“What are we gonna do, ask him to walk out of the airlock?”
Oh man, I meant to do a post about this one film a long time ago when I watched it back in June 2021.. Stowaway is a science fiction thriller which came out in 2021. You can see it on Netflix now, if you want to. I really meant to do a post about it straight away when I saw it because it had a big impact on me, but life took over, and I kept saying I would write something but never did. So, anyway, I’m doing that now; here I am writing a post about this!
So, just to give a little synopsis about the film, here goes!
The film stars some pretty big names in Anna Kendrick, Daniel Dae Kim, Toni Collette and Shamier Anderson. It’s directed by Joe Penna and written by both Joe and Ryan Morrison.
The story is about a crew of three people who are on a two-year mission to Mars, headed/piloted by Toni Collette’s character, a biologist in Daniel Dae Kim and Anna’s character as the medical researcher, Zoe. They take off from Earth and quickly find themselves in trouble when Michael, a stowaway, is found unconscious in a module somewhere in the ship sort of entangled in something that takes carbon dioxide from the air. As he falls from this module, he ends up destroying it which basically renders the ship unable to scrub carbon dioxide from it, so the longer that this extra person exists on the ship, the higher likelihood there is that they will suffocate. They move quickly to trying to think of various ways in order to scrub the CO2 from the air such as using lithium hydroxide canisters but the load is too much for them to handle. David then sacrifices part of his algae experiment which is literally the whole reason for the mission. Half of the algae die in the process and only provides enough CO2 scrubbing for a third person. Mission control suggests they try a dangerous mission to recover liquid oxygen from the spent upper stage rocket, which is not the ideal situation because it is so darn risky. So they spend time considering their options including whether to sacrifice Michael. Eventually they run out of time… all the algae has died which means they don’t have an option here. Presented with this, both Zoe and Daniel volunteer to try to retrieve the liquid oxygen. The mission is a total failure – predictably – and they barely make it back alive. Zoe ends up sacrificing herself, goes back to retrieve the canister, exposing herself to a lethal amount of radiation and the last scene is her looking at the stars and succumbing to death.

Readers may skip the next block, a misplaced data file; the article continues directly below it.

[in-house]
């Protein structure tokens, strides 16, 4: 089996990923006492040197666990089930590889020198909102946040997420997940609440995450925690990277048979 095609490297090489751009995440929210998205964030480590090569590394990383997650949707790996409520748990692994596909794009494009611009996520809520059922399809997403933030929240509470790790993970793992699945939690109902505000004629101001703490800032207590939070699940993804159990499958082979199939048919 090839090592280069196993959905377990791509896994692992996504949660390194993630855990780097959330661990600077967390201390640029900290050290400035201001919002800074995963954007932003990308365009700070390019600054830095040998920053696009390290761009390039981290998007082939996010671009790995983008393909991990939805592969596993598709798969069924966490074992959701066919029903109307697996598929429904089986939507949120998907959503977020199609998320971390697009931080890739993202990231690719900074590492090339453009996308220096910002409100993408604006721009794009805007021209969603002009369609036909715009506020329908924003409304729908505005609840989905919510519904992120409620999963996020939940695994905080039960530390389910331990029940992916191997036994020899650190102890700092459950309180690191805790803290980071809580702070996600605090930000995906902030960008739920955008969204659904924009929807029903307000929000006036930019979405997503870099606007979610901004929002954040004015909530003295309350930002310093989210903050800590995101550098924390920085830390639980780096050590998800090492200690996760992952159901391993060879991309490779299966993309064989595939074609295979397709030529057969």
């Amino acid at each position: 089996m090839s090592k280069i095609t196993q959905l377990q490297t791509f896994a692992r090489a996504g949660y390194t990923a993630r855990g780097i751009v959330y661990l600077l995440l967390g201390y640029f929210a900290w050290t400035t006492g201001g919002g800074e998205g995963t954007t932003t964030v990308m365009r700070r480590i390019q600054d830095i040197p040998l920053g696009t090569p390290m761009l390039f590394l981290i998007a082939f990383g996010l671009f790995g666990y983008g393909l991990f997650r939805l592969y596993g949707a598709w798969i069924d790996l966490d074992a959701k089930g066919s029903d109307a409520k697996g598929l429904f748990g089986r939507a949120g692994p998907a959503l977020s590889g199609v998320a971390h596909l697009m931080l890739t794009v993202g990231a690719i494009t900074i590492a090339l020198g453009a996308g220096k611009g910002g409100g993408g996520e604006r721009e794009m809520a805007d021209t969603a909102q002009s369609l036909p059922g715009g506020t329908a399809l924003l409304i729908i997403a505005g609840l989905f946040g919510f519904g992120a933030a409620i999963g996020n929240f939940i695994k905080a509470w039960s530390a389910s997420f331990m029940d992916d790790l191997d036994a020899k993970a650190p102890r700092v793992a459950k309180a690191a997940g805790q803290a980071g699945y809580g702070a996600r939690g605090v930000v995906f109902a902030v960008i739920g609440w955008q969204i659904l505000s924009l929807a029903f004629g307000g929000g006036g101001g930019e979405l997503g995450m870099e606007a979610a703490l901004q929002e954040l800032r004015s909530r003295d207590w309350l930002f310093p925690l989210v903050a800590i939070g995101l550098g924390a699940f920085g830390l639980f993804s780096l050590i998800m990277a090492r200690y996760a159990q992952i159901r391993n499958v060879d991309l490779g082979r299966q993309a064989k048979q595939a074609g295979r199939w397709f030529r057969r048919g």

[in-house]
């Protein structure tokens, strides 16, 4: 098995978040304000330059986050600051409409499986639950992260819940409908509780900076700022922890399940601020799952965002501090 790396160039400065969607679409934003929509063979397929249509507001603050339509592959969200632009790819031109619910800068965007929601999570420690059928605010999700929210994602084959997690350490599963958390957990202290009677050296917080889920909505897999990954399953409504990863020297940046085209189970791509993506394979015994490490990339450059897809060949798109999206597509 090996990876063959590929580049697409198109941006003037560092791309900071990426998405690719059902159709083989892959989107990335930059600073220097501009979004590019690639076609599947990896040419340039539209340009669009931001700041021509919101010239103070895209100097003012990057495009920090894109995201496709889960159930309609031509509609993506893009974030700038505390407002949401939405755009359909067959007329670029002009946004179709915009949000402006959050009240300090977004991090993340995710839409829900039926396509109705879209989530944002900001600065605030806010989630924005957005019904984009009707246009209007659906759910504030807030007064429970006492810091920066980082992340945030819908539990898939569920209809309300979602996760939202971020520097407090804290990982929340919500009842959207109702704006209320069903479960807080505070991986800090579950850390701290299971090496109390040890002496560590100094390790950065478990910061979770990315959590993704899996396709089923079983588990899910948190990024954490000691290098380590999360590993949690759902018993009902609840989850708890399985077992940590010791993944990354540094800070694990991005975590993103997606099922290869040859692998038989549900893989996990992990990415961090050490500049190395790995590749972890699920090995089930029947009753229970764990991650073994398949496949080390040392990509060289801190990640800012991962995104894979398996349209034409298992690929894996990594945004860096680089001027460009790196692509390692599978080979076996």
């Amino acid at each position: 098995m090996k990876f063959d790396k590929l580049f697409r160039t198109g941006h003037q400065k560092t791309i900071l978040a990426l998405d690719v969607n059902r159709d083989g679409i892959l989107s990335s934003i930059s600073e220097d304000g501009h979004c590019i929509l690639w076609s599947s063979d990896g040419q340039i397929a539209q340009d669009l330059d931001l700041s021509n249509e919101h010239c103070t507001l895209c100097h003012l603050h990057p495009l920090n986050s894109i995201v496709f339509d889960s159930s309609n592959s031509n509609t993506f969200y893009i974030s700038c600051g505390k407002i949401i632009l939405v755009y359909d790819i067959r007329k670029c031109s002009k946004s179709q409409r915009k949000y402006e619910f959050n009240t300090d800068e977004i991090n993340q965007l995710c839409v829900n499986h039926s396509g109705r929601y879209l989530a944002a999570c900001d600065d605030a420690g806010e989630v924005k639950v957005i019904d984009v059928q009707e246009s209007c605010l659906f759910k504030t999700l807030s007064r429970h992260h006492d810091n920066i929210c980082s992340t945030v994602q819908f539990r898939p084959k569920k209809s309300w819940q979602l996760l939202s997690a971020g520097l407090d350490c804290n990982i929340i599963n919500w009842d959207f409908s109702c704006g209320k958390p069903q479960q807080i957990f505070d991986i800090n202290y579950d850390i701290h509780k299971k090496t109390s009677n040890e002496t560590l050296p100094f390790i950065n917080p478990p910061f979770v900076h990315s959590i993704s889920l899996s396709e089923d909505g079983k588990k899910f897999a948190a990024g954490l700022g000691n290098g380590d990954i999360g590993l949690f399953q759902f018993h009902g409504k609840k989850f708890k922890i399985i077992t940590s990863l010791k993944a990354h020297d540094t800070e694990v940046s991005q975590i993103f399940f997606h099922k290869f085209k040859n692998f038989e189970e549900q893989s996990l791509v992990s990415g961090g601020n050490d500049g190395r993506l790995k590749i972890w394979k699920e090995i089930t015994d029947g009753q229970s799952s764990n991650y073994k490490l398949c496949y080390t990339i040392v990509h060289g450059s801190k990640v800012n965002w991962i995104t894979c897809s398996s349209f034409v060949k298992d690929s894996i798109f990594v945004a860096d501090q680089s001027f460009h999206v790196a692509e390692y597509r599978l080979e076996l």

So, what did I think this film?
I think it’s an interesting take on a conundrum, which I’m sure we’ve all seen, where there’s a wild trolley hurtling towards a split track and you are given a scenario of either killing one person who you don’t know or many who you do. What do you do? If Star Trek and Spock have taught me anything, it is that the needs of the many far outweigh the needs of the few and this is the core argument throughout much of the film.